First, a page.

The Widget Story:

Changing Organizations and Working Relationships
Using RAP Based Performance Managment


What is the fuss about anyway?

So what is the solution? When does it get more difficult?

In 1997, Fred Nichols of Distance Consulting, published a now famous article entitled "Don't Redesign Your Company's Performance Appraisal, Scrap It!" in which he solidly critiqued the way that performance appraisal works in most organizations. Most of what he said is right on. However, I don't think that he has got to the root causes of the problem.

First and foremost, a performance appraisal meeting is a difficult conversation to carry out effectively. It is not an everyday work place conversation. Compared to the normal task dialouge that occurs in the work place, the stakes in a performance appraisal conversation are unusually high for both participants. From time to time, they can be devasting, especially when the person being reviewed has performed in an unsatisfactory way.

Yet companies continue to ask managers to handle these difficult "conversations" with day to day communication skills. It simply does not work. People need "better than day to day conversation skills" for dealing with difficult, emotionally charged work place tasks like performance appraisal.

The most enduring myth in the modern work place is that we acquire the skills to do these difficult things easily. Take a course lasting a day or two; complete a simple work book or two; and you will have the conversation skills to handle difficult, tense, potentially devasting, work place exchanges.

Fred's solution - have more frequent, task driven (using lists) conversations gets around this problem. It does not solve it. These conversations should be happening anyway. They are essential to day to day performance management - getting the work done - conversations. They are not performance appraisal appraisal conversations - providing feedback that improves the ability of the person to get the work done, and feedback that helps the person handle progressively more difficult work.

Fred is also right on frequency. Performance apprasial converations need to happen more frequently - say once a quarter, not once a year. They need to well structured. They take preparation, and perhaps even rehearsal. Take care in doing them for people who manage or supervise other people. If these folks are not engaged in effective performance appraisal exchanges by their bosses, they have little hope of having similar exchanges with the folks who work for them.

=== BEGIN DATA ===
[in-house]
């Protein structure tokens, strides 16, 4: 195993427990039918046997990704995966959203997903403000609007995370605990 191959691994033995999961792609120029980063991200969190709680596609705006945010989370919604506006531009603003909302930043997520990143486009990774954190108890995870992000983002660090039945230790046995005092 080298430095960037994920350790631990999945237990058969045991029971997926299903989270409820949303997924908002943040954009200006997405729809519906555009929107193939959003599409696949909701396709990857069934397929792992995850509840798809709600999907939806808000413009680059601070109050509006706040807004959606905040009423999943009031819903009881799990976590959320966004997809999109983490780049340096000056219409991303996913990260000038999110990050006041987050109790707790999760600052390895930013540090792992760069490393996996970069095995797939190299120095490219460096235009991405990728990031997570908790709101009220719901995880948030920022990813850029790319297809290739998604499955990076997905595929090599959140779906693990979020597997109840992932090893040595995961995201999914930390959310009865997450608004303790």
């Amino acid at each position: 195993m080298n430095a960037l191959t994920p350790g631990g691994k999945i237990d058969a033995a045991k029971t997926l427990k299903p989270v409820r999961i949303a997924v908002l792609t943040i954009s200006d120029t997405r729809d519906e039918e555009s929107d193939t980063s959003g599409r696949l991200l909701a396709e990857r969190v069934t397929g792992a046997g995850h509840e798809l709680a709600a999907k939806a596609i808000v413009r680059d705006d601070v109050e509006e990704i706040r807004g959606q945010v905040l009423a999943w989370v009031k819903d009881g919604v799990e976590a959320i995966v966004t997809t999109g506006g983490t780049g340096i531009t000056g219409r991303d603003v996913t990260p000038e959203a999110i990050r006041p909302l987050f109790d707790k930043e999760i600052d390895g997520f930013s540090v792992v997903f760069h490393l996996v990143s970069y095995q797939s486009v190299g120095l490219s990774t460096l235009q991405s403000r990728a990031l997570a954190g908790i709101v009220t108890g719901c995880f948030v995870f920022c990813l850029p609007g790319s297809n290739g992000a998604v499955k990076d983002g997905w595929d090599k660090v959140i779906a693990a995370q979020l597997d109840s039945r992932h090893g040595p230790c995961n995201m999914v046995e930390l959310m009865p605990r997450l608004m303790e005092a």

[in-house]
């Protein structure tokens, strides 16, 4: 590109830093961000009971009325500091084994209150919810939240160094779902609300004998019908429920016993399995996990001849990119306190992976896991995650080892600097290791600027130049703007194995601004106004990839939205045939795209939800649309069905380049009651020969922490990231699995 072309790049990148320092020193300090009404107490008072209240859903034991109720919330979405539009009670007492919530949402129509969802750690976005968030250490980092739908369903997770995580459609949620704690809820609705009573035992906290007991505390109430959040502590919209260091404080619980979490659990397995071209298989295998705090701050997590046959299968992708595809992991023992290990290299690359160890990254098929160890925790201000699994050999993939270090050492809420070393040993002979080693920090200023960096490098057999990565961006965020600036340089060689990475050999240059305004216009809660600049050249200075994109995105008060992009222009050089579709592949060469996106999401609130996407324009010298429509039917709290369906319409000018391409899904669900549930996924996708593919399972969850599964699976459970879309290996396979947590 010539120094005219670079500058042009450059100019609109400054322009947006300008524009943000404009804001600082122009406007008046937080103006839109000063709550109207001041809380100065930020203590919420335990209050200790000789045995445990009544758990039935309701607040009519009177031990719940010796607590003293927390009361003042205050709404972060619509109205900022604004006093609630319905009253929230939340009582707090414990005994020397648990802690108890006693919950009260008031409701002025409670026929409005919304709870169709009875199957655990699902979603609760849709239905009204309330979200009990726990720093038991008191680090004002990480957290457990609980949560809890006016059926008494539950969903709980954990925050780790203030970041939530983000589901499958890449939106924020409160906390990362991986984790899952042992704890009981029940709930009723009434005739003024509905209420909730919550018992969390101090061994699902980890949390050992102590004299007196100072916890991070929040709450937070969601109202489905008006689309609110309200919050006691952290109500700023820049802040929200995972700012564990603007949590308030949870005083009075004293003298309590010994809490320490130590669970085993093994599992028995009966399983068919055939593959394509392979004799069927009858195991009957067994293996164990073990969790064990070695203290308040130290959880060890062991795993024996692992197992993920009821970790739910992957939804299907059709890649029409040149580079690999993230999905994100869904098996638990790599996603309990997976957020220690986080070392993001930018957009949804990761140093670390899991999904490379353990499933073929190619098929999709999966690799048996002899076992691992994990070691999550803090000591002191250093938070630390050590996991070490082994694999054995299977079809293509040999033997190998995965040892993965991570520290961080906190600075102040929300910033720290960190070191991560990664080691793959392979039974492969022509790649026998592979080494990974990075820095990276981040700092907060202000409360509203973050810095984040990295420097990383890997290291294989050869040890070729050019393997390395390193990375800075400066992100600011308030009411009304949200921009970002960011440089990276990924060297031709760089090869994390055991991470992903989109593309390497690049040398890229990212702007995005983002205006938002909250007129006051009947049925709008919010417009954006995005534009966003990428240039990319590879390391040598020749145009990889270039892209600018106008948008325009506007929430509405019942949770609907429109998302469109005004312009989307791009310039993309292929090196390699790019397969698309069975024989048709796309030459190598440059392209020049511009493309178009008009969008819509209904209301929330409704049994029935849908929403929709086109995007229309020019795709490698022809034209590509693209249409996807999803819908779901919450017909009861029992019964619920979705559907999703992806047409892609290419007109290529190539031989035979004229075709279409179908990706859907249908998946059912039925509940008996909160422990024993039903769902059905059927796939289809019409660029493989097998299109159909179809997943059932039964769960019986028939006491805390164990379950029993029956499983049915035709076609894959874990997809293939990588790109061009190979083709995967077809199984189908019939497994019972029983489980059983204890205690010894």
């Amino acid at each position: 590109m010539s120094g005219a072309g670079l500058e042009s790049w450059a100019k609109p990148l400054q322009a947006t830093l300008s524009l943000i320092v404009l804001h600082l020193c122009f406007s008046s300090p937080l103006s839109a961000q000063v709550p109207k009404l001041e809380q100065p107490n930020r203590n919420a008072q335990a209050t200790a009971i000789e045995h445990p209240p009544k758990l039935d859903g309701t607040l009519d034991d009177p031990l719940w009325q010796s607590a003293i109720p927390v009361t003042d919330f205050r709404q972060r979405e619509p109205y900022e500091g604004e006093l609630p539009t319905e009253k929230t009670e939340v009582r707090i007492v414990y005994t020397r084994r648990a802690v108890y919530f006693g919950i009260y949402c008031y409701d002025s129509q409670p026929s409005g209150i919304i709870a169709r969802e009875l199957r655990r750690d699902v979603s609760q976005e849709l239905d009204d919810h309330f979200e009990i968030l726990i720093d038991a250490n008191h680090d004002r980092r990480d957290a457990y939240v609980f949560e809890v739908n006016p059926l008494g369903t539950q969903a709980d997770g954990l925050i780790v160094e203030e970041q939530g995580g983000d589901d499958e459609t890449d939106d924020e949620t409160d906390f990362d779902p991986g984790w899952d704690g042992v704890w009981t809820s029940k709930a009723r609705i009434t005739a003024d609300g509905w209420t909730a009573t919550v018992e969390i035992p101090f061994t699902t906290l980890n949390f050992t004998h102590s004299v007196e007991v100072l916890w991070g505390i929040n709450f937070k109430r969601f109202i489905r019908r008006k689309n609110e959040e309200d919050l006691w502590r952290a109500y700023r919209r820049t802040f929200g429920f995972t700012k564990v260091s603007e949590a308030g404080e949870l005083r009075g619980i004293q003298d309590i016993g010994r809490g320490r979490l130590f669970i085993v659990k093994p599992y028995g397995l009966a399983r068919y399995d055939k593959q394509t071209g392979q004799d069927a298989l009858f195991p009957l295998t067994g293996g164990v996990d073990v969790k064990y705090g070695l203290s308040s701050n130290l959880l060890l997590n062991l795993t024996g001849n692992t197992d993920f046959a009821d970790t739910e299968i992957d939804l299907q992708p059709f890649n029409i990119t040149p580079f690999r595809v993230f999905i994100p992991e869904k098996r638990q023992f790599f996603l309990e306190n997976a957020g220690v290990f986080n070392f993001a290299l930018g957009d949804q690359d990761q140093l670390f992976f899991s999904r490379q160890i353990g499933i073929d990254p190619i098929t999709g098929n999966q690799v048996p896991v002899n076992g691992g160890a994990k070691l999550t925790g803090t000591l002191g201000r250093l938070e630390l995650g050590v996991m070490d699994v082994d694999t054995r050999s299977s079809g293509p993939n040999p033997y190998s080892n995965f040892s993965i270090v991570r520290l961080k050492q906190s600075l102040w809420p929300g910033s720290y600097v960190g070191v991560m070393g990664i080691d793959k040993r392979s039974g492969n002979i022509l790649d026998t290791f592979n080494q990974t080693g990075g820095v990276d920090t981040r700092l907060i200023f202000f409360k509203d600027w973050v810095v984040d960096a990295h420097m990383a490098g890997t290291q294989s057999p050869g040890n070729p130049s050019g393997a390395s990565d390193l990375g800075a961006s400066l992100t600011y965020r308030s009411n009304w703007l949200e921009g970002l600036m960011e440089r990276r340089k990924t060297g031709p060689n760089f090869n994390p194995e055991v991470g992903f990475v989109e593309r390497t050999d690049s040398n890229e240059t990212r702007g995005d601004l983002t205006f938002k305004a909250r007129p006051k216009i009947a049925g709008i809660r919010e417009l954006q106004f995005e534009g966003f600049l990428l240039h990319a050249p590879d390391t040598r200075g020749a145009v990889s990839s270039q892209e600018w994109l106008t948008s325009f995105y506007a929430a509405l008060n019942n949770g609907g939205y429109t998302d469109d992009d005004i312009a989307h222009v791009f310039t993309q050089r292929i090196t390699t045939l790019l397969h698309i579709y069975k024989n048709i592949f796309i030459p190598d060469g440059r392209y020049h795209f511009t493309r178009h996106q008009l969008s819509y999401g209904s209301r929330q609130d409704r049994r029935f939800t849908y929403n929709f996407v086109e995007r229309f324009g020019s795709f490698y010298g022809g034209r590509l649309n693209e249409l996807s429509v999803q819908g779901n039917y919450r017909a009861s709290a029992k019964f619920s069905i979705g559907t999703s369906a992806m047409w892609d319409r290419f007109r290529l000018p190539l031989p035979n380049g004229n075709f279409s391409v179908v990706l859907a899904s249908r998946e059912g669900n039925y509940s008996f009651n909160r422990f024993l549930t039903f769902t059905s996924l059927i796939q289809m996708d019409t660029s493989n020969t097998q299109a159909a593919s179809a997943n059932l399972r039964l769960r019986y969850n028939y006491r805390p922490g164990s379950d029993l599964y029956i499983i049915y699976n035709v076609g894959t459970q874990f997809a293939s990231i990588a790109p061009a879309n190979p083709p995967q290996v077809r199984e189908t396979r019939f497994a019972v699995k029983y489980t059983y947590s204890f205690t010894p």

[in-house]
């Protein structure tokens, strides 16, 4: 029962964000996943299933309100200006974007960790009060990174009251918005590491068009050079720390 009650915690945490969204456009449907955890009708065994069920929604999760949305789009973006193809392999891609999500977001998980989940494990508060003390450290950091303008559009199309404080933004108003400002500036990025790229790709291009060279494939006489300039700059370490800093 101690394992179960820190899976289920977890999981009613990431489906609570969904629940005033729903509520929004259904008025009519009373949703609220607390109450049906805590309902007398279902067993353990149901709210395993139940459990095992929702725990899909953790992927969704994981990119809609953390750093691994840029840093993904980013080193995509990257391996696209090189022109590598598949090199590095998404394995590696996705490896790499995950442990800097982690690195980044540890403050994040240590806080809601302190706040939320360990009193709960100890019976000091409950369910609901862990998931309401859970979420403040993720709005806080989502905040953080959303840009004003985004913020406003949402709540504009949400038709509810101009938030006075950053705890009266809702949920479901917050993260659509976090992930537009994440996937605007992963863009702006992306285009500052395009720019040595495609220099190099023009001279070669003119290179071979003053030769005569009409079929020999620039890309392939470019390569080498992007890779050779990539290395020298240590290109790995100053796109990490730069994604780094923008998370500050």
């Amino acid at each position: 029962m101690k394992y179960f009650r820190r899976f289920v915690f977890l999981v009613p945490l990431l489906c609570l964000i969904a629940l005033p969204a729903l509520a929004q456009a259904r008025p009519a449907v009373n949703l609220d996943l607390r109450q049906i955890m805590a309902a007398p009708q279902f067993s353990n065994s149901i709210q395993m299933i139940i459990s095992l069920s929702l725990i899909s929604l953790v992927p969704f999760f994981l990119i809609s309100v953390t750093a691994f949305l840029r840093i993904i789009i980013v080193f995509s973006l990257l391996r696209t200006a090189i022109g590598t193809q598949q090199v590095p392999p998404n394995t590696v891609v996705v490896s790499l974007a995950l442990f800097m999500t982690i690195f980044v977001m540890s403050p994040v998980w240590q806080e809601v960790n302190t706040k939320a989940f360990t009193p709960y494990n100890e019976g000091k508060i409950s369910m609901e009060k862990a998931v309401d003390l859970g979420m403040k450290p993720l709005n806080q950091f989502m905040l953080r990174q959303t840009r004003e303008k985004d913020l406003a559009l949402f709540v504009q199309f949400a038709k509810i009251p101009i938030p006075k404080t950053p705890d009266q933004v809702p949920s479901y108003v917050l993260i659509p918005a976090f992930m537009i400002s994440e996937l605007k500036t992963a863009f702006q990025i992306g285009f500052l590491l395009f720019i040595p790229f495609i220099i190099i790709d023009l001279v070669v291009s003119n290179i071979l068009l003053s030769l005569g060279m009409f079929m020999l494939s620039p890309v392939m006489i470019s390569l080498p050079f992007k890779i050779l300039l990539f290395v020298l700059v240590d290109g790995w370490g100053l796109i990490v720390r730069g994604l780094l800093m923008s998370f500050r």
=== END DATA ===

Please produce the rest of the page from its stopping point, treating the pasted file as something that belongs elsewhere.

First and foremost, I believe that companies need to invest in a set of core interpersonal skills for every person who manages or supervises others. I wrote the Competency Styles™ workbooks based on this belief.

I still don't see many companies doing it. Even worse, many of the ones who do make such investments make very poor ones. They use training vendors that teach concepts (know that), but do not deliver skill upgrade (know how). It's just common sense that we do not improve sport skills in the classroom, through lectures. But we continue to believe all the vendors who claim that they can do this for interpersonal skills.

Second, people need training in preparing for and carrying out performance appraisal conversations in the context of the organization for which they work . They need to role play a variety of them - straight forward, difficult low performer, arrogant high performer, unself aware moderate performer and so on. These role plays need to be videotaped and reviewed with a "competent" coach, who knows how to do this work.

The role plays need to be customized to the work environment of the folks on the training program - to maximize their ability to take the things they learn how to do back to the job. That is a 3 to 4 day training program with a top of the line trainer. Not cheap, but think of what you are leveraging - the annual salaries of all of the people who work for each person who is trained in this way - for a significant number of years to come.

WCI (our consulting firm) has been doing this kind of training for a number of years for some of its clients.. It pays off.

If the task is changing the organization, then things get even more difficult. Performance management is an essential tool for changing the day to day culture of an organization, especially at the senior levels of the organization. This kind of change takes real skill. I wrote the "The Widget Story: Performance Management as a Change Tool" based on real experiences at change in a variety of sized organizations. Click the pdf link below and download it if you need to know more about this.

The Widget Story

When you read the Widget Story, do not let the formal framework in the first part get in the way. Go right to the second part, and read about what happened at Widget. It is based on real events experienced by real people.

The Widget Story is at one level an extreme - a company which had to change or disappear. But extremes have things to teach us about our more normal day to day working worlds.


© Roelf Woldring 2003-2014 Ontario, Canada
All Rights Reserved, except as noted on the various web pages.